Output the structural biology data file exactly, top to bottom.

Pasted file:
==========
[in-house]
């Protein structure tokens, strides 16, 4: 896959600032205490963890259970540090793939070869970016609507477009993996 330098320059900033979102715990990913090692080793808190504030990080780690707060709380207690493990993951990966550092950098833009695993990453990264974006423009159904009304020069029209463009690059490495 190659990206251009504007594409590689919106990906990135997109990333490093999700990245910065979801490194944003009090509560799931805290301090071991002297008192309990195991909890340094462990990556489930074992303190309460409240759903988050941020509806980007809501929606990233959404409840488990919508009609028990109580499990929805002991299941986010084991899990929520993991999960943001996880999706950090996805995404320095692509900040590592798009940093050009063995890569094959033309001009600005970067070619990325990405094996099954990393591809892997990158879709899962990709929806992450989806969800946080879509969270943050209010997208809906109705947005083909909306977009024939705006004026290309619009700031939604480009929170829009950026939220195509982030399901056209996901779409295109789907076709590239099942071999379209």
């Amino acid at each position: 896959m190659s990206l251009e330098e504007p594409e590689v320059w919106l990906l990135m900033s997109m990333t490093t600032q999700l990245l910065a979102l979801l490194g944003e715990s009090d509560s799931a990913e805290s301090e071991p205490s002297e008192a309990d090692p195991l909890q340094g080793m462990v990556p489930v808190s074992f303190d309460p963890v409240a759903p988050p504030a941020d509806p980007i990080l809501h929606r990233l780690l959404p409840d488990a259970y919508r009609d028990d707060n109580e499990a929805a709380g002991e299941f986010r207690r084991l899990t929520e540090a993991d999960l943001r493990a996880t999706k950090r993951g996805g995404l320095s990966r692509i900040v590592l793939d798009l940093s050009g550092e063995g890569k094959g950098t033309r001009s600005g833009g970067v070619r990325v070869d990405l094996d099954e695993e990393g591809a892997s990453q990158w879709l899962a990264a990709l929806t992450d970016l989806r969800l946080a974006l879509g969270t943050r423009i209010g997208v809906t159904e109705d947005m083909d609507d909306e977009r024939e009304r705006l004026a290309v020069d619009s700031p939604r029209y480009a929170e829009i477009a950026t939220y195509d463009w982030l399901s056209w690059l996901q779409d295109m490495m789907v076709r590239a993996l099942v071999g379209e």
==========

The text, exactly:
[in-house]
């Protein structure tokens, strides 16, 4: 896959600032205490963890259970540090793939070869970016609507477009993996 330098320059900033979102715990990913090692080793808190504030990080780690707060709380207690493990993951990966550092950098833009695993990453990264974006423009159904009304020069029209463009690059490495 190659990206251009504007594409590689919106990906990135997109990333490093999700990245910065979801490194944003009090509560799931805290301090071991002297008192309990195991909890340094462990990556489930074992303190309460409240759903988050941020509806980007809501929606990233959404409840488990919508009609028990109580499990929805002991299941986010084991899990929520993991999960943001996880999706950090996805995404320095692509900040590592798009940093050009063995890569094959033309001009600005970067070619990325990405094996099954990393591809892997990158879709899962990709929806992450989806969800946080879509969270943050209010997208809906109705947005083909909306977009024939705006004026290309619009700031939604480009929170829009950026939220195509982030399901056209996901779409295109789907076709590239099942071999379209």
């Amino acid at each position: 896959m190659s990206l251009e330098e504007p594409e590689v320059w919106l990906l990135m900033s997109m990333t490093t600032q999700l990245l910065a979102l979801l490194g944003e715990s009090d509560s799931a990913e805290s301090e071991p205490s002297e008192a309990d090692p195991l909890q340094g080793m462990v990556p489930v808190s074992f303190d309460p963890v409240a759903p988050p504030a941020d509806p980007i990080l809501h929606r990233l780690l959404p409840d488990a259970y919508r009609d028990d707060n109580e499990a929805a709380g002991e299941f986010r207690r084991l899990t929520e540090a993991d999960l943001r493990a996880t999706k950090r993951g996805g995404l320095s990966r692509i900040v590592l793939d798009l940093s050009g550092e063995g890569k094959g950098t033309r001009s600005g833009g970067v070619r990325v070869d990405l094996d099954e695993e990393g591809a892997s990453q990158w879709l899962a990264a990709l929806t992450d970016l989806r969800l946080a974006l879509g969270t943050r423009i209010g997208v809906t159904e109705d947005m083909d609507d909306e977009r024939e009304r705006l004026a290309v020069d619009s700031p939604r029209y480009a929170e829009i477009a950026t939220y195509d463009w982030l399901s056209w690059l996901q779409d295109m490495m789907v076709r590239a993996l099942v071999g379209e």